dispatched two brigades of the VI Corps, about 5,000 men, under Brig. Gen. James B. Ricketts on July 6, 1864. Until those
troops arrived, however, the only Federal force between Early and the capital city was a command of 6,300 men (mostly Hundred
Days Men) commanded by Major General Lew Wallace. At the time, Wallace, who would eventually become best known for his book
Ben-Hur: A Tale of the Christ, was the head of the Union's Middle Atlantic Department, headquartered at Baltimore (also referred
to as the VIII Corps). Very few of Wallace's men had ever seen battle.
Agents of the Baltimore and Ohio Railroad reported signs of Early's advance
on June 29; this intelligence and subsequent reports were passed to Wallace by John W. Garrett, the president of the railroad
and a Union supporter. Uncertain whether Baltimore or Washington, D.C. was the Confederate objective, Wallace knew he had
to delay their approach until reinforcements could reach either city.
At Frederick, following skirmishing on July 7 and 8, in which Confederate
cavalry drove Union units from the town, Early demanded, and received, $200,000 ransom to forestall his destruction of the
city. Wallace saw Monocacy Junction, also called Frederick Junction, three miles southeast of Frederick, as the most logical
point of defense for both Baltimore and Washington. The Georgetown Pike to Washington and the National Road to Baltimore both
crossed the Monocacy River there as did the Baltimore and Ohio Railroad. If Wallace could stretch his force over six miles
of the stream to protect both turnpike bridges, the railroad bridge, and several fords, he could make Early disclose the strength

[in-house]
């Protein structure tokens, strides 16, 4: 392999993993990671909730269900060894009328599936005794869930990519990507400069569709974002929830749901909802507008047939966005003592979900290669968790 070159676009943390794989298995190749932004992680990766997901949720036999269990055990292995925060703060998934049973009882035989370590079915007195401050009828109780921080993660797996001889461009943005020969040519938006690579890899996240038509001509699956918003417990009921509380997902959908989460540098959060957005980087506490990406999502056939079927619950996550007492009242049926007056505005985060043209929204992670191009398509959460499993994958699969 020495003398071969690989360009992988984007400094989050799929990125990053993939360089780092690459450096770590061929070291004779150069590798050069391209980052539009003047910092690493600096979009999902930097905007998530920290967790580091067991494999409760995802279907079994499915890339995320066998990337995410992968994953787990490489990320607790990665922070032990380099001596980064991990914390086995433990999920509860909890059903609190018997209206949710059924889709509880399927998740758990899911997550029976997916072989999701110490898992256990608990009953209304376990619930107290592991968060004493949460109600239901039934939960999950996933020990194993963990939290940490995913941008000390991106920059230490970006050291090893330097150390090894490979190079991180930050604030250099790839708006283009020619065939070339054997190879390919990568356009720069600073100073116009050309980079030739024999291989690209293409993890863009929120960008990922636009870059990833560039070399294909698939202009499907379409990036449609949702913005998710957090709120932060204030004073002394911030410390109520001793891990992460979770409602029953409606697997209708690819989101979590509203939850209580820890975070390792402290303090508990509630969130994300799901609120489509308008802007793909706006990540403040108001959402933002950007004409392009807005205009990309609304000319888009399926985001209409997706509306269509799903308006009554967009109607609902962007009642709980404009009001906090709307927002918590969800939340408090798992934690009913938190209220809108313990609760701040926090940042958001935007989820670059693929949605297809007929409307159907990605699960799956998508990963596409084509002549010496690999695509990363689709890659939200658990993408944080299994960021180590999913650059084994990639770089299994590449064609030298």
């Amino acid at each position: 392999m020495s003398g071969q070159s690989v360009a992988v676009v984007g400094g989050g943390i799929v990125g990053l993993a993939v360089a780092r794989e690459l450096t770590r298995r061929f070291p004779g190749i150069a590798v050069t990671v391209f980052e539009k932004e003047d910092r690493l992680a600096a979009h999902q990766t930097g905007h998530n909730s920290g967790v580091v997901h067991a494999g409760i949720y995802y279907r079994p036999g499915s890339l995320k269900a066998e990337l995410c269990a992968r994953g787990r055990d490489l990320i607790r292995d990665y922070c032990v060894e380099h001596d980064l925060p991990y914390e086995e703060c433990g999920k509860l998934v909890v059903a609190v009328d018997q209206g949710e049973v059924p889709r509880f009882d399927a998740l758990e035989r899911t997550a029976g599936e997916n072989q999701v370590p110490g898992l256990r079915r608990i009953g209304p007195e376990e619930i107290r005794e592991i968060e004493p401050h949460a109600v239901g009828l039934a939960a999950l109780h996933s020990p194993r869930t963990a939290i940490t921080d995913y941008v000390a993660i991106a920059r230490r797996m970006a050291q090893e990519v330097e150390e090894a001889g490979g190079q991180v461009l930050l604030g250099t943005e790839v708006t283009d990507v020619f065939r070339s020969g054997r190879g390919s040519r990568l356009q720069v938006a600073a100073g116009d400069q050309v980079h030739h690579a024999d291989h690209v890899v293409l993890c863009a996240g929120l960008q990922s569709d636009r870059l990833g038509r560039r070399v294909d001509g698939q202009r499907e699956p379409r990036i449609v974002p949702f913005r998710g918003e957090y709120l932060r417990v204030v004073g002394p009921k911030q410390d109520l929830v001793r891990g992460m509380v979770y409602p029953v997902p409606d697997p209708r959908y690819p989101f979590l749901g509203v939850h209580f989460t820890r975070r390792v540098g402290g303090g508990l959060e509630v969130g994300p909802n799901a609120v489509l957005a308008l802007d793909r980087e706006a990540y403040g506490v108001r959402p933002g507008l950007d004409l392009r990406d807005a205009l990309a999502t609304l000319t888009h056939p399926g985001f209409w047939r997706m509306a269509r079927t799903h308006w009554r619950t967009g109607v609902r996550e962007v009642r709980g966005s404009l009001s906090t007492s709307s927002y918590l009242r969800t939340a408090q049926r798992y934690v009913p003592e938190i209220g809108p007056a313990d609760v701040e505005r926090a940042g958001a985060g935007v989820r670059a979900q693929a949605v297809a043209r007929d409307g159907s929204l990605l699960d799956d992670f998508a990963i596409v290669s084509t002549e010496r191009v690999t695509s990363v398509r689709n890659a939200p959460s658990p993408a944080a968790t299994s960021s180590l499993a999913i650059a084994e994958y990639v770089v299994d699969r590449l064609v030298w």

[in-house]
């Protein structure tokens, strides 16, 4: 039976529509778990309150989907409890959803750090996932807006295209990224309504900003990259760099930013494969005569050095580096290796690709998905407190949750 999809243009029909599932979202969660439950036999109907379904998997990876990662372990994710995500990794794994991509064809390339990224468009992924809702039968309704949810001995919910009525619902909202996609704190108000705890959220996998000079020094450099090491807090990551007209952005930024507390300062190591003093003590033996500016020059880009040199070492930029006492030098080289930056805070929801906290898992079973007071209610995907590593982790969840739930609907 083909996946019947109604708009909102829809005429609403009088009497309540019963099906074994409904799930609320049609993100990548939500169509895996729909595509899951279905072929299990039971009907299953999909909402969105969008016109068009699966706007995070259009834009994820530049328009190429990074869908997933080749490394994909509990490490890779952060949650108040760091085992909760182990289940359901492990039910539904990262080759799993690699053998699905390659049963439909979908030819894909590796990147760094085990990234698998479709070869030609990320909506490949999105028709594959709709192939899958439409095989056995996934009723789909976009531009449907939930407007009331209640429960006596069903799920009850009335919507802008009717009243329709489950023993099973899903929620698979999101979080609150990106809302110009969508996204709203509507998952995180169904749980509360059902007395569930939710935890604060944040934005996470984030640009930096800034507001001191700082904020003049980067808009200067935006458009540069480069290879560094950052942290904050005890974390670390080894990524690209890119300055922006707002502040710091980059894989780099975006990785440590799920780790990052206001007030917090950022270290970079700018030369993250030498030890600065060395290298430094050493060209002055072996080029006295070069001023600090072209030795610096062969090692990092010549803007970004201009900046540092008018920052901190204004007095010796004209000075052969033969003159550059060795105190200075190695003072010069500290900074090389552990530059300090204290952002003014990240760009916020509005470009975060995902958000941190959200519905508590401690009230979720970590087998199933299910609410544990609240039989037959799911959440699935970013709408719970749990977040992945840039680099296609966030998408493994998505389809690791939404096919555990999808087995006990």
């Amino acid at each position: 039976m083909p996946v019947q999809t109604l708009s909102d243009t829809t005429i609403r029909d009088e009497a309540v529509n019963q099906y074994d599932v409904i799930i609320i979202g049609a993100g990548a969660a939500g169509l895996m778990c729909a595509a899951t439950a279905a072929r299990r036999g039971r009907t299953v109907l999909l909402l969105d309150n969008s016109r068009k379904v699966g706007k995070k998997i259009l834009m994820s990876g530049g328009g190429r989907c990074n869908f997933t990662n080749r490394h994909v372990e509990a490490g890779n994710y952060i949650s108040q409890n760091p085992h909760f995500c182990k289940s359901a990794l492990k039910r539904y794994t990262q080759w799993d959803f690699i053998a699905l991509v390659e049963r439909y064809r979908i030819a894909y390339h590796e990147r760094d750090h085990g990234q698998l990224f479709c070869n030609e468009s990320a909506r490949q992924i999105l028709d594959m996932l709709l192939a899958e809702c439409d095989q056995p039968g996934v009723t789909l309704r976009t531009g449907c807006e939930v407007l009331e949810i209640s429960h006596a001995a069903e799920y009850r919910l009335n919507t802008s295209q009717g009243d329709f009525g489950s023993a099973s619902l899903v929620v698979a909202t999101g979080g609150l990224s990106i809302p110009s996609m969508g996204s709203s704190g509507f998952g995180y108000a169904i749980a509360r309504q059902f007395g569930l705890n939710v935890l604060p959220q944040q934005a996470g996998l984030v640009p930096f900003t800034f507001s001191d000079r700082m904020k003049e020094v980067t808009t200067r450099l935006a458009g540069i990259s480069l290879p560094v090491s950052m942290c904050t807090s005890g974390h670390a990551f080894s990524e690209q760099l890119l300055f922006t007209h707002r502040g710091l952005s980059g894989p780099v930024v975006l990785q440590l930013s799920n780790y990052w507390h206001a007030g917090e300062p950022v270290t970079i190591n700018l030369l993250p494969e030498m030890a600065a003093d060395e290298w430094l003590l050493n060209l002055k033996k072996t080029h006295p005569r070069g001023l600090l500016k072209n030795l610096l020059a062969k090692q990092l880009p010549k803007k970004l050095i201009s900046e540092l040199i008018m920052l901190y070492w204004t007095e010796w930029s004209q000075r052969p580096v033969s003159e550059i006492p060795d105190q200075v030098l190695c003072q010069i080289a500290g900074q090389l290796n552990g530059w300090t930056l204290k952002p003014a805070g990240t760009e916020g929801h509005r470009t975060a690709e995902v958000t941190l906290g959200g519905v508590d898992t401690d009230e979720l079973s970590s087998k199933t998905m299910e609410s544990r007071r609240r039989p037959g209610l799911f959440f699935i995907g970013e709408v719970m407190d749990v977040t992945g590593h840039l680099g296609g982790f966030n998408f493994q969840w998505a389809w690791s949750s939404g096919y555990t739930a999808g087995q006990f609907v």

and objective of the Confederate force and delay him as long as possible.
At first Wallace's forces along the Monocacy consisted of Brigadier General
Erastus B. Tyler's First Separate Brigade (which included units from other brigades) and a cavalry force commanded by Lieutenant
Colonel David Clendenin. His prospects improved with word that the first contingent of VI Corps troops commanded by Ricketts
had reached Baltimore and were rushing by rail to join Wallace at the Monocacy. Although originally ordered to Harpers Ferry,
Ricketts agreed to remain at the Monocacy. On Saturday, July 9, combined forces of Wallace and Ricketts, numbering about 5,800,
were positioned at the bridges and fords of the river. The higher elevation of the river's east bank formed a natural breastwork
for some of the soldiers. Tyler's brigade occupied the two block-houses and trenches the soldiers had dug with a few available
tools near the bridges. Ricketts's division occupied the Thomas and Worthington farms on the Union left, using the fences
|Battle of Monocacy, Maryland, Civil War History
|Monocacy Civil War Battle
|Monocacy Maryland Civil War Battlefield Map
|Battle that Saved Washington Map
|Battle of Monocacy History Map
|Monocacy Civil War Battle Map
Battle: Confederate Maj. Gen. Stephen Dodson Ramseur's division encountered Wallace's troops
on the Georgetown Pike near the Best Farm; Maj. Gen. Robert E. Rodes' division clashed with the Federals on the National Road
(see: Battle of Monocacy: Confederate Order of Battle and Battle of Monocacy: Union Order of Battle). Prisoners taken during this phase told the Confederates that the entire VI Corps was present; this seemed to have heightened
the Confederates' caution and they did not initially press their numerical advantage. Believing that a frontal attack across